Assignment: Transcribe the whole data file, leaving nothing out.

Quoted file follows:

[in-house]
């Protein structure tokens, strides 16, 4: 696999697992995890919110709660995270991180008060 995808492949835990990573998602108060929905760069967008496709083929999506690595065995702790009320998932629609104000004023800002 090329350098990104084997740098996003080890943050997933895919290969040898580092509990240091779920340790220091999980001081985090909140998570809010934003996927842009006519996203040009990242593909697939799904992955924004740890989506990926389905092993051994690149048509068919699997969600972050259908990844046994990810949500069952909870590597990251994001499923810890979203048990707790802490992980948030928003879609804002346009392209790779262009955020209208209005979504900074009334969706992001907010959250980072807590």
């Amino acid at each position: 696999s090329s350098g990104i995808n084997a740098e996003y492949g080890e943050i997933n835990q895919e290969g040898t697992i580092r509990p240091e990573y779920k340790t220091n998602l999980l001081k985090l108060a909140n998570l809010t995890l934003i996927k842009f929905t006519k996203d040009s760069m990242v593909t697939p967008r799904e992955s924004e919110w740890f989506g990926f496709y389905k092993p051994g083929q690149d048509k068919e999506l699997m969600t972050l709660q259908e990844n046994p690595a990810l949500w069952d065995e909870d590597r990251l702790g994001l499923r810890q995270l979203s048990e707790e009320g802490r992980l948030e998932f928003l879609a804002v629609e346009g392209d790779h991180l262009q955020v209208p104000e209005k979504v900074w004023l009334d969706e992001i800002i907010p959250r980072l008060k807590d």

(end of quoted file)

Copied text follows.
[in-house]
């Protein structure tokens, strides 16, 4: 696999697992995890919110709660995270991180008060 995808492949835990990573998602108060929905760069967008496709083929999506690595065995702790009320998932629609104000004023800002 090329350098990104084997740098996003080890943050997933895919290969040898580092509990240091779920340790220091999980001081985090909140998570809010934003996927842009006519996203040009990242593909697939799904992955924004740890989506990926389905092993051994690149048509068919699997969600972050259908990844046994990810949500069952909870590597990251994001499923810890979203048990707790802490992980948030928003879609804002346009392209790779262009955020209208209005979504900074009334969706992001907010959250980072807590």
């Amino acid at each position: 696999s090329s350098g990104i995808n084997a740098e996003y492949g080890e943050i997933n835990q895919e290969g040898t697992i580092r509990p240091e990573y779920k340790t220091n998602l999980l001081k985090l108060a909140n998570l809010t995890l934003i996927k842009f929905t006519k996203d040009s760069m990242v593909t697939p967008r799904e992955s924004e919110w740890f989506g990926f496709y389905k092993p051994g083929q690149d048509k068919e999506l699997m969600t972050l709660q259908e990844n046994p690595a990810l949500w069952d065995e909870d590597r990251l702790g994001l499923r810890q995270l979203s048990e707790e009320g802490r992980l948030e998932f928003l879609a804002v629609e346009g392209d790779h991180l262009q955020v209208p104000e209005k979504v900074w004023l009334d969706e992001i800002i907010p959250r980072l008060k807590d």